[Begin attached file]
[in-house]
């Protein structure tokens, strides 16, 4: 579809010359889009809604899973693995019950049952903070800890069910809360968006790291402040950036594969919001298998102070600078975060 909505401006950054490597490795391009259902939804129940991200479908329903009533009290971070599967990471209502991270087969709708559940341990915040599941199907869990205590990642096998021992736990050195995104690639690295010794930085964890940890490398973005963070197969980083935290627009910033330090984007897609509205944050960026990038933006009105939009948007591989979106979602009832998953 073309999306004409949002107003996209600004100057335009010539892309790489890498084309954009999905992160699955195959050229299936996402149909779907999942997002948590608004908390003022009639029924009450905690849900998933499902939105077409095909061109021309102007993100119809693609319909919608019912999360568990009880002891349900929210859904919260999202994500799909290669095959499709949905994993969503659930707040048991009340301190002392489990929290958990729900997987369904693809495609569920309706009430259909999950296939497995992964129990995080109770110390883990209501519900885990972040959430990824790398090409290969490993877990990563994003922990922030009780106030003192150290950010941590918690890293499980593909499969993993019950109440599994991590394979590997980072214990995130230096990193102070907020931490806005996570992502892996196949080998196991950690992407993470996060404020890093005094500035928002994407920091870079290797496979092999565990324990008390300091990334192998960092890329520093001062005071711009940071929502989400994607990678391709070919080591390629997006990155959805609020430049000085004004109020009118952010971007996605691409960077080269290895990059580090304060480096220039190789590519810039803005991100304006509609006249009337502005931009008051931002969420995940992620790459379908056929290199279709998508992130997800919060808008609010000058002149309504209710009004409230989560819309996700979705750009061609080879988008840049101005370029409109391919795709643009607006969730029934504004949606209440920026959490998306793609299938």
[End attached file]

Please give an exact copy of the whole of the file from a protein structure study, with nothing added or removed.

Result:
[in-house]
């Protein structure tokens, strides 16, 4: 579809010359889009809604899973693995019950049952903070800890069910809360968006790291402040950036594969919001298998102070600078975060 909505401006950054490597490795391009259902939804129940991200479908329903009533009290971070599967990471209502991270087969709708559940341990915040599941199907869990205590990642096998021992736990050195995104690639690295010794930085964890940890490398973005963070197969980083935290627009910033330090984007897609509205944050960026990038933006009105939009948007591989979106979602009832998953 073309999306004409949002107003996209600004100057335009010539892309790489890498084309954009999905992160699955195959050229299936996402149909779907999942997002948590608004908390003022009639029924009450905690849900998933499902939105077409095909061109021309102007993100119809693609319909919608019912999360568990009880002891349900929210859904919260999202994500799909290669095959499709949905994993969503659930707040048991009340301190002392489990929290958990729900997987369904693809495609569920309706009430259909999950296939497995992964129990995080109770110390883990209501519900885990972040959430990824790398090409290969490993877990990563994003922990922030009780106030003192150290950010941590918690890293499980593909499969993993019950109440599994991590394979590997980072214990995130230096990193102070907020931490806005996570992502892996196949080998196991950690992407993470996060404020890093005094500035928002994407920091870079290797496979092999565990324990008390300091990334192998960092890329520093001062005071711009940071929502989400994607990678391709070919080591390629997006990155959805609020430049000085004004109020009118952010971007996605691409960077080269290895990059580090304060480096220039190789590519810039803005991100304006509609006249009337502005931009008051931002969420995940992620790459379908056929290199279709998508992130997800919060808008609010000058002149309504209710009004409230989560819309996700979705750009061609080879988008840049101005370029409109391919795709643009607006969730029934504004949606209440920026959490998306793609299938």